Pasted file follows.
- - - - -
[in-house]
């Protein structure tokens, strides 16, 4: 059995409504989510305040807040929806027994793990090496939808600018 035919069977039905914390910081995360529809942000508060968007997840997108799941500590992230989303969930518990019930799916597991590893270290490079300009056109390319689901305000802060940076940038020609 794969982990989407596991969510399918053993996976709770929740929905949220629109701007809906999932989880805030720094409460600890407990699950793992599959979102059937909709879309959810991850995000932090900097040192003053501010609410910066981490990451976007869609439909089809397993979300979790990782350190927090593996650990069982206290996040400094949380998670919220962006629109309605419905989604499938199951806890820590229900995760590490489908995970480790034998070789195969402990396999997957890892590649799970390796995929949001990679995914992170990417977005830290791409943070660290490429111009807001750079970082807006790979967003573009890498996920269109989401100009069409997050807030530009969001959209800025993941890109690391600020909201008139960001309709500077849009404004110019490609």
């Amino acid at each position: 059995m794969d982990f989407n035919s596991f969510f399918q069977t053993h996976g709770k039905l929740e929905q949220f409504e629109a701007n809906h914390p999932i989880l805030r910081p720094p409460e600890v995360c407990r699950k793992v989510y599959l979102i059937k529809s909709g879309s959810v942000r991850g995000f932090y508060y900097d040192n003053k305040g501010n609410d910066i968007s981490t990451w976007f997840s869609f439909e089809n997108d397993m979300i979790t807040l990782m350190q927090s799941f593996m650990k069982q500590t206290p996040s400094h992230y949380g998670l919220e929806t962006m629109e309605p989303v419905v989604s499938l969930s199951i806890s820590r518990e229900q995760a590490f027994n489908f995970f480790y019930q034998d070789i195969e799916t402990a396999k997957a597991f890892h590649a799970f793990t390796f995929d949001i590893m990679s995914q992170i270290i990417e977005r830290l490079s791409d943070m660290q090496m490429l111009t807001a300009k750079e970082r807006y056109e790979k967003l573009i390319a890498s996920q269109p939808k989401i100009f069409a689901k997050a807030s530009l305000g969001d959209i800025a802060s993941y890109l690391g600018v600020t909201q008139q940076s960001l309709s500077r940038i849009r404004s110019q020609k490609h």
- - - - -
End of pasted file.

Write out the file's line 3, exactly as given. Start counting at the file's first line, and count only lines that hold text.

């Amino acid at each position: 059995m794969d982990f989407n035919s596991f969510f399918q069977t053993h996976g709770k039905l929740e929905q949220f409504e629109a701007n809906h914390p999932i989880l805030r910081p720094p409460e600890v995360c407990r699950k793992v989510y599959l979102i059937k529809s909709g879309s959810v942000r991850g995000f932090y508060y900097d040192n003053k305040g501010n609410d910066i968007s981490t990451w976007f997840s869609f439909e089809n997108d397993m979300i979790t807040l990782m350190q927090s799941f593996m650990k069982q500590t206290p996040s400094h992230y949380g998670l919220e929806t962006m629109e309605p989303v419905v989604s499938l969930s199951i806890s820590r518990e229900q995760a590490f027994n489908f995970f480790y019930q034998d070789i195969e799916t402990a396999k997957a597991f890892h590649a799970f793990t390796f995929d949001i590893m990679s995914q992170i270290i990417e977005r830290l490079s791409d943070m660290q090496m490429l111009t807001a300009k750079e970082r807006y056109e790979k967003l573009i390319a890498s996920q269109p939808k989401i100009f069409a689901k997050a807030s530009l305000g969001d959209i800025a802060s993941y890109l690391g600018v600020t909201q008139q940076s960001l309709s500077r940038i849009r404004s110019q020609k490609h």